A new way of taming male energy.
“Shut the door!” we yelled for the fourth time as our sons ran in and out of the house with their Nerf guns.
“Boys just don’t listen. I don’t have this problem with my daughter,” explained one of my cousins.
What ensued was a long conversation on how “boys NEVER listen.”
During the conversation, my son ran in, grabbed a new Nerf gun, ran out, and shut the screen door.
“Thank you for shutting the screen door, Jett,” I yelled, amazed that our demands had registered in his boy brain.
A few minutes later, my cousin’s son ran in to get some Nerf bullets. “Don’t forget to shut the door,” yelled Jett.
It occurred to me that boys are often misrepresented by their own parents as problematic, unruly, or clueless. One could say the same thing about men in our society.
Dr. Rick Hanson argues that the brain is “like Velcro for negative experiences and Teflon for positive ones.” We often only remember the bad things without taking in the good. Men and boys seem to be Velcroed to a bad reputation in our society.
At the same family gathering, my sister-in-law shared how she overheard men at the golf course while waiting for her son. She said that “every day” she heard a man on a cell phone lying to his boss or wife about where he was. “I have never heard a woman say that she was stuck at the office when she was really at the golf course,” she said. All the women nodded in agreement with her statement.
This implies that women never lie about what they are doing, but men do it all the time.
Modern research shows that it takes five positive statements for every negative statement to overcome the negativity bias summarized by Dr. Hanson, so I’m making a commitment today to stop complaining about the behavior of boys and men. Society has been complaining about male behavior for decades, and all this complaining doesn’t seem to have benefited anyone.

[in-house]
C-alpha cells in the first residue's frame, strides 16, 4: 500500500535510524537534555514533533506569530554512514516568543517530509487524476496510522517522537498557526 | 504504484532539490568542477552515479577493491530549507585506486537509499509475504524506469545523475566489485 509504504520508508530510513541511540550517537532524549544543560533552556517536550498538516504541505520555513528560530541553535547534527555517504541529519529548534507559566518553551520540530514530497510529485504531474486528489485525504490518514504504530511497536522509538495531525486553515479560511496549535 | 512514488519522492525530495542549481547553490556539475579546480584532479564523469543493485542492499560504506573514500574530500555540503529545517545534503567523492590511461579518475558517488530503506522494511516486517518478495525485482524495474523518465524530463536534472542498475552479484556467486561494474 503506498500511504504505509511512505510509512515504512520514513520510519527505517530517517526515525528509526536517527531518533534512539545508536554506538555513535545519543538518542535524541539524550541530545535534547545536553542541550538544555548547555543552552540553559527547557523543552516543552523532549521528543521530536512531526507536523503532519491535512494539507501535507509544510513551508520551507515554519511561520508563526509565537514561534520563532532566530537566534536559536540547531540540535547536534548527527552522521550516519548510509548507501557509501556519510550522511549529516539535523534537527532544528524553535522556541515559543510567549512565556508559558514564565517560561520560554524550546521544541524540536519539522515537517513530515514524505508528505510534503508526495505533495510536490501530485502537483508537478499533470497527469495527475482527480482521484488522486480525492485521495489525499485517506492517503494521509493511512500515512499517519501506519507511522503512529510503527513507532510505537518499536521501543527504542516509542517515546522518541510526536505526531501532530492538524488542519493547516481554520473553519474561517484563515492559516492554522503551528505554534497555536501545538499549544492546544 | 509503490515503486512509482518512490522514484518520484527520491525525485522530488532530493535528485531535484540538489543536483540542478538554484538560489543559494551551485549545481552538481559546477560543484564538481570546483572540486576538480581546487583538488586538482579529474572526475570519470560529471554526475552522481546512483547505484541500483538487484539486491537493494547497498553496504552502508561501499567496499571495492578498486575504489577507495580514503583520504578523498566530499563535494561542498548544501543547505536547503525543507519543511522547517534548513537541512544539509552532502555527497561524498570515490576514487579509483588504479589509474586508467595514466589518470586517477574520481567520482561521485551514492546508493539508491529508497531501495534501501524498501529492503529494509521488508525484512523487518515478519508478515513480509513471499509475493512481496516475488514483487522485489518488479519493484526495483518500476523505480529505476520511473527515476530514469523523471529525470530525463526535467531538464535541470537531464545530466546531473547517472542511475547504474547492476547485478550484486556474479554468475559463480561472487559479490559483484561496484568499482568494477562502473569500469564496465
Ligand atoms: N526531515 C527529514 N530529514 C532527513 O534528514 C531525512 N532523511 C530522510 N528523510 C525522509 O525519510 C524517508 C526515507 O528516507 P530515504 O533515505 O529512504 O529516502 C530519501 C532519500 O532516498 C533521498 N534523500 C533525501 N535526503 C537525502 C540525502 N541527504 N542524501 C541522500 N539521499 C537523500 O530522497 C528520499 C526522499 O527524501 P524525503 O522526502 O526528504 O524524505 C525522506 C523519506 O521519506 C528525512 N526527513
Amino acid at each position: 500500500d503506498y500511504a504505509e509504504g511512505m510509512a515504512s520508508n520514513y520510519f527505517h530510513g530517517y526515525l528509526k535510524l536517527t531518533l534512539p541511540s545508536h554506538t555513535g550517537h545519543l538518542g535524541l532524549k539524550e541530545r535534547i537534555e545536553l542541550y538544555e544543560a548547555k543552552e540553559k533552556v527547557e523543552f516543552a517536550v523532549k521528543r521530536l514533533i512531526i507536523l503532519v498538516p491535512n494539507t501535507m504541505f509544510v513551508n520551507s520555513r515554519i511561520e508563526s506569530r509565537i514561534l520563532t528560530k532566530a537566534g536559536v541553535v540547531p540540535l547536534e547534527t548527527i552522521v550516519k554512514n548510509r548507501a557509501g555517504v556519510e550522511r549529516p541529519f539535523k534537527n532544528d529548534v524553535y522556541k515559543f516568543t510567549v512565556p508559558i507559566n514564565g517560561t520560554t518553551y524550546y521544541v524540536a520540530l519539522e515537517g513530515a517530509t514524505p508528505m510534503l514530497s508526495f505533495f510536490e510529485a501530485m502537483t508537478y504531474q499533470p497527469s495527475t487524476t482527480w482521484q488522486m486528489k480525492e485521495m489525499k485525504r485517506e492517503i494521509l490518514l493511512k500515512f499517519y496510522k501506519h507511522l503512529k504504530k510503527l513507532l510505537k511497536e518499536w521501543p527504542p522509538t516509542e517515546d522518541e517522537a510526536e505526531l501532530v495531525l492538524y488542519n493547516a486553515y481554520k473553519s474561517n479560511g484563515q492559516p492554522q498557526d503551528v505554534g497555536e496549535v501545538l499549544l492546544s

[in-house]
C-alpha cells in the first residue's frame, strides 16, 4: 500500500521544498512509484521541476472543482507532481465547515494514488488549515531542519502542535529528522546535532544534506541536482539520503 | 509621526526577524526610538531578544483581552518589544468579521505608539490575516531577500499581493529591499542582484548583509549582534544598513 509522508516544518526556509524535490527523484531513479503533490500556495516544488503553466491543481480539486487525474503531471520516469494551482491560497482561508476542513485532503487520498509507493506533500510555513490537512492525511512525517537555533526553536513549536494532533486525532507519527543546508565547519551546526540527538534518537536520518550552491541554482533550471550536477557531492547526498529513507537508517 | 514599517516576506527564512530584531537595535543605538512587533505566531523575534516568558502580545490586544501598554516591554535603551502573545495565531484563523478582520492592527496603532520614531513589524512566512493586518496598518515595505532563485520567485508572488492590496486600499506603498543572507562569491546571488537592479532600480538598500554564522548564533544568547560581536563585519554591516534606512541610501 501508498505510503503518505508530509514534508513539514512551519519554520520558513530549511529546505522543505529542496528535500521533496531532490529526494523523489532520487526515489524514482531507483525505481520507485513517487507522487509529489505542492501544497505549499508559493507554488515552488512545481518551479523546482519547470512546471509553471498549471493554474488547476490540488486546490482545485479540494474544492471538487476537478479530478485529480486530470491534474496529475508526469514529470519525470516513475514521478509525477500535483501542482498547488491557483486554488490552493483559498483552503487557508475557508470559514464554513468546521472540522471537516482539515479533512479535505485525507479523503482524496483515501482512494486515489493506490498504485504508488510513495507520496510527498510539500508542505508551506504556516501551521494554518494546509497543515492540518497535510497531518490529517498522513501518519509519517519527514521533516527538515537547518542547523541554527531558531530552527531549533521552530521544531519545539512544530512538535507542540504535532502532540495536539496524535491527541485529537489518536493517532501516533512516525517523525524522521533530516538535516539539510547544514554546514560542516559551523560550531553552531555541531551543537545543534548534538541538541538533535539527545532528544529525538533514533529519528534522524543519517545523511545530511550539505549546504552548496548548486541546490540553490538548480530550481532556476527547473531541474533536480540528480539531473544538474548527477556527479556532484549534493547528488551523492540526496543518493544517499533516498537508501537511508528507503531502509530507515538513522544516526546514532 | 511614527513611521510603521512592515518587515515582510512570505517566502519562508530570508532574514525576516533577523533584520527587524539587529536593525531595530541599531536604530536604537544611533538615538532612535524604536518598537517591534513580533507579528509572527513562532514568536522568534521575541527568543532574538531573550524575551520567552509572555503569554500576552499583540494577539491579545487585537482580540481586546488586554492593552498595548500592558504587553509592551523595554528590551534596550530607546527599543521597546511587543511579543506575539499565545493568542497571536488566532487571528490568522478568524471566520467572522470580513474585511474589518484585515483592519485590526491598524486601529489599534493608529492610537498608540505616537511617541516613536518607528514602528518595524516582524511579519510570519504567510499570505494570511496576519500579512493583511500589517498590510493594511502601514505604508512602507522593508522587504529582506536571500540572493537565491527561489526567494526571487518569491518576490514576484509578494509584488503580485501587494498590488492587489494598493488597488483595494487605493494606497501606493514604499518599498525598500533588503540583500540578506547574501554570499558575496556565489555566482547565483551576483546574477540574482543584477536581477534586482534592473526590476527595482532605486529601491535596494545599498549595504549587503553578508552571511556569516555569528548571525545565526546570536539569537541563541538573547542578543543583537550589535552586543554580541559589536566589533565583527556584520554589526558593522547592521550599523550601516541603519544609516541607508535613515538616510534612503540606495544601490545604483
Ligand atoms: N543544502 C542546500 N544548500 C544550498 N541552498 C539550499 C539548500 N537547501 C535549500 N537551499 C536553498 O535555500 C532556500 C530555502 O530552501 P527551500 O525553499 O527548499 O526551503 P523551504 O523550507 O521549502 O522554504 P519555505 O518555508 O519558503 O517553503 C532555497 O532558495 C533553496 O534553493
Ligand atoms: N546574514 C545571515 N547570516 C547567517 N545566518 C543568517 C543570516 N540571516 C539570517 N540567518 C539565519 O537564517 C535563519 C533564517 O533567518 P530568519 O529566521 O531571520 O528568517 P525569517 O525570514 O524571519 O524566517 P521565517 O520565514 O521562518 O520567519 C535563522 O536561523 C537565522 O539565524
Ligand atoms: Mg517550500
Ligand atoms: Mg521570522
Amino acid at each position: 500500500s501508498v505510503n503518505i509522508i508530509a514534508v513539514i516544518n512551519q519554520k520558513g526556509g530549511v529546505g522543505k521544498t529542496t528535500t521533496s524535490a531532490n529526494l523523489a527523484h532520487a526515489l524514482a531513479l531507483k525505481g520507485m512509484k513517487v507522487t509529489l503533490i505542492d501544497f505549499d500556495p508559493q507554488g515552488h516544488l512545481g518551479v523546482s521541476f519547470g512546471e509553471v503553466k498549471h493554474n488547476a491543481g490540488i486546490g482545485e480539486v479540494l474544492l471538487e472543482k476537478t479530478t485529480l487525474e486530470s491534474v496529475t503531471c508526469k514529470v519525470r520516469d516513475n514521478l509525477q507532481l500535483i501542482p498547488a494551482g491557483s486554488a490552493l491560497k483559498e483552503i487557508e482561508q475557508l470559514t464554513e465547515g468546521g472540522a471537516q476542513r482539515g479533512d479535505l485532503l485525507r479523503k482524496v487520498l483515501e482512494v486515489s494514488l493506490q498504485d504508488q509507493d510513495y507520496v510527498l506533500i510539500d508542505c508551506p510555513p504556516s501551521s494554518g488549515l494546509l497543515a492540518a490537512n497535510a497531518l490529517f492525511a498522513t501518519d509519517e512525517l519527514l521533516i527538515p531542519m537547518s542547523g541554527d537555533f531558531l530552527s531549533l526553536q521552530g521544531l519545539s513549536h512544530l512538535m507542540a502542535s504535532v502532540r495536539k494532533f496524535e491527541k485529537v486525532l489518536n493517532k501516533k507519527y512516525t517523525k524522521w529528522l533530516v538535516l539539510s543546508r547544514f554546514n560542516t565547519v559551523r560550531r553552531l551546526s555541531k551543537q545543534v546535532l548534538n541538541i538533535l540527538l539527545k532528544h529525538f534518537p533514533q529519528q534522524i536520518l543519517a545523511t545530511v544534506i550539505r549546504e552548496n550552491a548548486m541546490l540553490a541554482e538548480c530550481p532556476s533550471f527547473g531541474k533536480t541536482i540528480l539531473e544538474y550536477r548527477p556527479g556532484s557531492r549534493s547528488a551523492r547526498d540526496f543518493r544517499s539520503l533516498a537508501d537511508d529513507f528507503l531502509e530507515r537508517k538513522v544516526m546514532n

From now on, I’m going to try to complement the positive behavior of boys and men. One of my daily practices includes saying to myself and other men, “You are a good man,” when we perform acts of service, care, or kindness.
Just the other day, my roommate asked me where I was going.
“I’m off to hospice care,” I replied.
“You’re a good man, Kozo,” said my roommate.
“Oh, I get paid for doing hospice,” I argued.
“You’re still a good man, Kozo,” he said.
I noticed how social conditioning had made me like Teflon for positive compliments. This revealed that deep down I didn’t feel like I was worthy of being called a good man–and I am a weekly columnist for The Good Men Project! My new response to compliments like this is “Thank you. I am a good man.”
Some may argue that if we focus only on the positive actions of boys/men, then we will be ignoring or enabling negative behavior. I once heard about a tribal practice where anyone who committed a crime was called in front of the whole tribe. Each member of the tribe shared with this “criminal” about a time when they did something good, kind, or helpful. Most of these individuals are reintegrated into the tribe and never commit another crime.
Einstein defined insanity as doing the same thing over and over again and expecting different results. Isn’t it about time we stopped complaining, punishing, and shaming men and boys? It clearly isn’t working.
To all the men reading this article, “You are a good man.”